This greatly increases the capacity of the BEACON project as there is only one Project Officer employed as part of the project, so if an area is being monitored and treated by volunteers, the Project Officer can move on and work downstream elsewhere.  This has worked brilliantly over the past years, and we hope with 11 newly trained volunteers this way of working can continue.  NPTC Training BEACON EA

This season our efforts will be focused on controlling Giant Hogweed at Dunham, Lymm and Heatley where is has been allowed to grow unchecked for many years.  You can find out more about Giant Hogweed and the affects it has on people and wildlife here.

Thank you to the Environment Agency for funding this brilliant opportunity for our volunteers, for rangers at Macclesfield Riverside Park for giving up their Visitor Centre for over a week, and of course thanks must go to the volunteers for dedicating their time to do this course, and in the future to controlling invasive non-native species.

NPTC Training BEACON EA

River Guardian Training Workshop

River Guardian Workshop

On Tuesday 16th January BEACON held a workshop to train new River Guardians as part of our Call of Nature Project.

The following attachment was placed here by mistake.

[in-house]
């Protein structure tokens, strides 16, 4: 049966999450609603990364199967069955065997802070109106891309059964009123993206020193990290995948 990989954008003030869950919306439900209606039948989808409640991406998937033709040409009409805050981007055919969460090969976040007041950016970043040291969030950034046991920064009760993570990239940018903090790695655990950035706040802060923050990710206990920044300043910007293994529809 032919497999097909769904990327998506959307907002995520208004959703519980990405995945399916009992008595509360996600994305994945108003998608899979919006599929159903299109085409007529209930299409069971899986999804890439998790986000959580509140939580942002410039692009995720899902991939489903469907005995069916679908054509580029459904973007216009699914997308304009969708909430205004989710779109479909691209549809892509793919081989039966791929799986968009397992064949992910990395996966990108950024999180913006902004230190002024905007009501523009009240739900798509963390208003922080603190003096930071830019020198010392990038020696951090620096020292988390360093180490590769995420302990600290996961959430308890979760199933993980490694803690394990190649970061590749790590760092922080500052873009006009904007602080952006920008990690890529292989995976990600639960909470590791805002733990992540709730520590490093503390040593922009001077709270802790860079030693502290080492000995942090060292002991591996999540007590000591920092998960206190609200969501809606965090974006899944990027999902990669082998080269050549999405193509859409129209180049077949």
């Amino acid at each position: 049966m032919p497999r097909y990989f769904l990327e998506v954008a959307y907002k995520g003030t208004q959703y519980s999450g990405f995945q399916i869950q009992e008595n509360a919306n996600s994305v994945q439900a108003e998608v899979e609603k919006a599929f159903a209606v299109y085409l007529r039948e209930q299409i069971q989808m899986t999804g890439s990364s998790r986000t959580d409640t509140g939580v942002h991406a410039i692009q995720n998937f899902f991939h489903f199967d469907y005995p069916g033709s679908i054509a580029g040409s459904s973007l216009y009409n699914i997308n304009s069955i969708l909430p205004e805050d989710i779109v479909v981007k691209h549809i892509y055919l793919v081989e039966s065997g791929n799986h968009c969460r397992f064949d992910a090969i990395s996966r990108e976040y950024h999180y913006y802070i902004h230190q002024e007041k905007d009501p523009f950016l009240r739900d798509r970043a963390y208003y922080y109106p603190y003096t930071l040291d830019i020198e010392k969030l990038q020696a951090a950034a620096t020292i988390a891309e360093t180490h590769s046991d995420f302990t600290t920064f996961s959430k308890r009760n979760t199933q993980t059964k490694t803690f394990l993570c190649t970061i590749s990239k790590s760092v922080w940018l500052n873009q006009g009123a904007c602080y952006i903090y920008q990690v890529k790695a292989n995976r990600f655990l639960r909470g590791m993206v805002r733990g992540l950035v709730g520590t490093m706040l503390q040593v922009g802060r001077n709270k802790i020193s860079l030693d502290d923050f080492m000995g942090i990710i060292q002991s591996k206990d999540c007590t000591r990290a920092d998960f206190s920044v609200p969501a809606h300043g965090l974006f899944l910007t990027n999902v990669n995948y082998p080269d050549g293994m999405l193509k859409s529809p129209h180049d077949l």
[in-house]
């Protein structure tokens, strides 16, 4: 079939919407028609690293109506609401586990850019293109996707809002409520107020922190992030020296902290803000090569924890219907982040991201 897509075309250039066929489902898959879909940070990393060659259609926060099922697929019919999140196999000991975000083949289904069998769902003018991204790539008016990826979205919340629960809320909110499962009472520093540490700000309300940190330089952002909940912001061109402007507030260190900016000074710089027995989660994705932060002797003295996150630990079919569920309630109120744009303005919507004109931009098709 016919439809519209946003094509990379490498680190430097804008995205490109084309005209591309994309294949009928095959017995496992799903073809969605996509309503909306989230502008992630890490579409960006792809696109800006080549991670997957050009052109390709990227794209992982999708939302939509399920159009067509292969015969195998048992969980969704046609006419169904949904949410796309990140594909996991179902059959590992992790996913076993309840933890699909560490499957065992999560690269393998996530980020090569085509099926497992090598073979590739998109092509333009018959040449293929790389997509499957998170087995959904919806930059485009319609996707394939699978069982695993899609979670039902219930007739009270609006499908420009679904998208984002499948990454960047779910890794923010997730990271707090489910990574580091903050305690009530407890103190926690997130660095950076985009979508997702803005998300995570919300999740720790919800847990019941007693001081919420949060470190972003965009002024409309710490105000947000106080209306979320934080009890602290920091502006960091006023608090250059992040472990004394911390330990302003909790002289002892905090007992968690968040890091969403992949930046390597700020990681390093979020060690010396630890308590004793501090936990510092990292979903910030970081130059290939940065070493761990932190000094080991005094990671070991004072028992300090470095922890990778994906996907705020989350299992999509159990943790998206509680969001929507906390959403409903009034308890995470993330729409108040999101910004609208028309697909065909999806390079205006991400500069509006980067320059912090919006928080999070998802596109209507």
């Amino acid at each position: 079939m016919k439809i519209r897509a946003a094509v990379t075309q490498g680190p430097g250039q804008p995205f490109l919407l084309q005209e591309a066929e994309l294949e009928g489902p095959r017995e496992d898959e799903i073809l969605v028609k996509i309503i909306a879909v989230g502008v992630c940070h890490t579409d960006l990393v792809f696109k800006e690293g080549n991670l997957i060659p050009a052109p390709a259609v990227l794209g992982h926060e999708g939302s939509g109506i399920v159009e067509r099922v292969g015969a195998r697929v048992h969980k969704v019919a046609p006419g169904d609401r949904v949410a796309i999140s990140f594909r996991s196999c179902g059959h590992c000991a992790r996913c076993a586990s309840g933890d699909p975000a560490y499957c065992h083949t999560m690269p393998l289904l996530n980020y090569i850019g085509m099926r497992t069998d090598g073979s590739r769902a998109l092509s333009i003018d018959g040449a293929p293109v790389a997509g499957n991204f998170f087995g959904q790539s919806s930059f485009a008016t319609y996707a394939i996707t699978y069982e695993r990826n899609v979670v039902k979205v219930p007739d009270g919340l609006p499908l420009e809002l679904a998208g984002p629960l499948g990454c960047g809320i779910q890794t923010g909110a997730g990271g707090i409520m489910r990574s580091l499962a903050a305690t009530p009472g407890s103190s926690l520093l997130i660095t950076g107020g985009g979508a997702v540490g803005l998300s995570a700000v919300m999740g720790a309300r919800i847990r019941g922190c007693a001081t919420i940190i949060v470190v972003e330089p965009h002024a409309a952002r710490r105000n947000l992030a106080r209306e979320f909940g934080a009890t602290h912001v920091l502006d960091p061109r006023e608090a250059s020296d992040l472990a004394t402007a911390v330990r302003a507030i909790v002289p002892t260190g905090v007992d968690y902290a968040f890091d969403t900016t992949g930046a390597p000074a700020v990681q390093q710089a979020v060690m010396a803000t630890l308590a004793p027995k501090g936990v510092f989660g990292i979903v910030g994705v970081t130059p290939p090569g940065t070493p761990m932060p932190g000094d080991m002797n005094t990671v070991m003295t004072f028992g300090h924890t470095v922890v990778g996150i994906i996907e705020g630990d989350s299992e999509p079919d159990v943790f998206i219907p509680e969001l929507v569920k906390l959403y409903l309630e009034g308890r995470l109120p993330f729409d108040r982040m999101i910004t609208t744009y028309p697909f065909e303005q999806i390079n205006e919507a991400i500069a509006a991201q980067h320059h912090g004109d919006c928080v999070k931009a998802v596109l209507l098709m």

This free workshop was held in Marthall Hall in Ollerton, and a wide variety of people from different backgrounds and organisations attended.

The morning session was spent indoors explaining why BEACON has River Guardians, and how they play a very important role in our Call of Nature Project.  As part of the Call of Nature Project, River Guardians will be taking water samples from points along Marthall and Pedley Brooks.  This will enable us to see whether the engagement work we have done around septic tanks has been successful.  We hope that by giving local householders information, resources and support, septic tanks will be better used and maintained, thus resulting in an improvement in water quality.